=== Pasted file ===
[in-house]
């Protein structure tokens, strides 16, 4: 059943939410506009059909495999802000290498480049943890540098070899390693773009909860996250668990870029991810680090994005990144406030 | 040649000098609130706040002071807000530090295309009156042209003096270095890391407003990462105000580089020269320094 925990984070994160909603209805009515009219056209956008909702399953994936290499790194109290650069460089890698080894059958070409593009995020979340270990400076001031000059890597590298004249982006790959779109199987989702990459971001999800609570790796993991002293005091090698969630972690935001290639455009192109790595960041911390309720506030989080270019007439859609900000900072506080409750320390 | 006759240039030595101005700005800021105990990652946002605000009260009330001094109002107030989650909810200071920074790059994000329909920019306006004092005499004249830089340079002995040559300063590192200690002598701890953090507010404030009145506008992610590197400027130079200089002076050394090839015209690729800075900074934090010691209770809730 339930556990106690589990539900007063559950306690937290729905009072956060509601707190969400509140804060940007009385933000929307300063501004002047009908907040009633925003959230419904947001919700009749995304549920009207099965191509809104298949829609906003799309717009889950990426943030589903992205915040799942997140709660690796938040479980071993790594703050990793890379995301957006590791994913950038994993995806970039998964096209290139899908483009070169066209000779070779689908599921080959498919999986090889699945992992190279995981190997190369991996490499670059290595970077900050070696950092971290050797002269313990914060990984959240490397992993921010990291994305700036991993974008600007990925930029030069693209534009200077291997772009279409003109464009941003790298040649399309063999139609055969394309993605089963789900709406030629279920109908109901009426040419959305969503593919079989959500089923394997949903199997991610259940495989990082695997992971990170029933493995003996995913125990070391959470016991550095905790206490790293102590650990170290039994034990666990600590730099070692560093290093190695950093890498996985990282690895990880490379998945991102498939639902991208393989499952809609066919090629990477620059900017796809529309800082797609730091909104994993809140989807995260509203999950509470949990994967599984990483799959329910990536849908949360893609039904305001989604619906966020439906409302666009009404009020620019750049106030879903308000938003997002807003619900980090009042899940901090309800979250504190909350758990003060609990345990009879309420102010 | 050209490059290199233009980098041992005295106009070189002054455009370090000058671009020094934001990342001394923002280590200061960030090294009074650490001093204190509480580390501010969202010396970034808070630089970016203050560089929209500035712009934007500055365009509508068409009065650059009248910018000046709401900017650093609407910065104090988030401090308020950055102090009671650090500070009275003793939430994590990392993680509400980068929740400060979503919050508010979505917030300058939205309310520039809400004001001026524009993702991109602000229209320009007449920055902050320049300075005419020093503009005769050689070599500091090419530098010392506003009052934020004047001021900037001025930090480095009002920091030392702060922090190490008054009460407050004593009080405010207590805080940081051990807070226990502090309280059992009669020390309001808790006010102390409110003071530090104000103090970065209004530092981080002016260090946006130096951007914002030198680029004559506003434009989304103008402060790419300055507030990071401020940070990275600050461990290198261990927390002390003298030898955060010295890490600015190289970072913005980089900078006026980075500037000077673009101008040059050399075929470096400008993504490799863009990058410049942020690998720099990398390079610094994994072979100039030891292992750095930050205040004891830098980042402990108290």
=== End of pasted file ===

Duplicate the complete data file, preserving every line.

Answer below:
[in-house]
């Protein structure tokens, strides 16, 4: 059943939410506009059909495999802000290498480049943890540098070899390693773009909860996250668990870029991810680090994005990144406030 | 040649000098609130706040002071807000530090295309009156042209003096270095890391407003990462105000580089020269320094 925990984070994160909603209805009515009219056209956008909702399953994936290499790194109290650069460089890698080894059958070409593009995020979340270990400076001031000059890597590298004249982006790959779109199987989702990459971001999800609570790796993991002293005091090698969630972690935001290639455009192109790595960041911390309720506030989080270019007439859609900000900072506080409750320390 | 006759240039030595101005700005800021105990990652946002605000009260009330001094109002107030989650909810200071920074790059994000329909920019306006004092005499004249830089340079002995040559300063590192200690002598701890953090507010404030009145506008992610590197400027130079200089002076050394090839015209690729800075900074934090010691209770809730 339930556990106690589990539900007063559950306690937290729905009072956060509601707190969400509140804060940007009385933000929307300063501004002047009908907040009633925003959230419904947001919700009749995304549920009207099965191509809104298949829609906003799309717009889950990426943030589903992205915040799942997140709660690796938040479980071993790594703050990793890379995301957006590791994913950038994993995806970039998964096209290139899908483009070169066209000779070779689908599921080959498919999986090889699945992992190279995981190997190369991996490499670059290595970077900050070696950092971290050797002269313990914060990984959240490397992993921010990291994305700036991993974008600007990925930029030069693209534009200077291997772009279409003109464009941003790298040649399309063999139609055969394309993605089963789900709406030629279920109908109901009426040419959305969503593919079989959500089923394997949903199997991610259940495989990082695997992971990170029933493995003996995913125990070391959470016991550095905790206490790293102590650990170290039994034990666990600590730099070692560093290093190695950093890498996985990282690895990880490379998945991102498939639902991208393989499952809609066919090629990477620059900017796809529309800082797609730091909104994993809140989807995260509203999950509470949990994967599984990483799959329910990536849908949360893609039904305001989604619906966020439906409302666009009404009020620019750049106030879903308000938003997002807003619900980090009042899940901090309800979250504190909350758990003060609990345990009879309420102010 | 050209490059290199233009980098041992005295106009070189002054455009370090000058671009020094934001990342001394923002280590200061960030090294009074650490001093204190509480580390501010969202010396970034808070630089970016203050560089929209500035712009934007500055365009509508068409009065650059009248910018000046709401900017650093609407910065104090988030401090308020950055102090009671650090500070009275003793939430994590990392993680509400980068929740400060979503919050508010979505917030300058939205309310520039809400004001001026524009993702991109602000229209320009007449920055902050320049300075005419020093503009005769050689070599500091090419530098010392506003009052934020004047001021900037001025930090480095009002920091030392702060922090190490008054009460407050004593009080405010207590805080940081051990807070226990502090309280059992009669020390309001808790006010102390409110003071530090104000103090970065209004530092981080002016260090946006130096951007914002030198680029004559506003434009989304103008402060790419300055507030990071401020940070990275600050461990290198261990927390002390003298030898955060010295890490600015190289970072913005980089900078006026980075500037000077673009101008040059050399075929470096400008993504490799863009990058410049942020690998720099990398390079610094994994072979100039030891292992750095930050205040004891830098980042402990108290």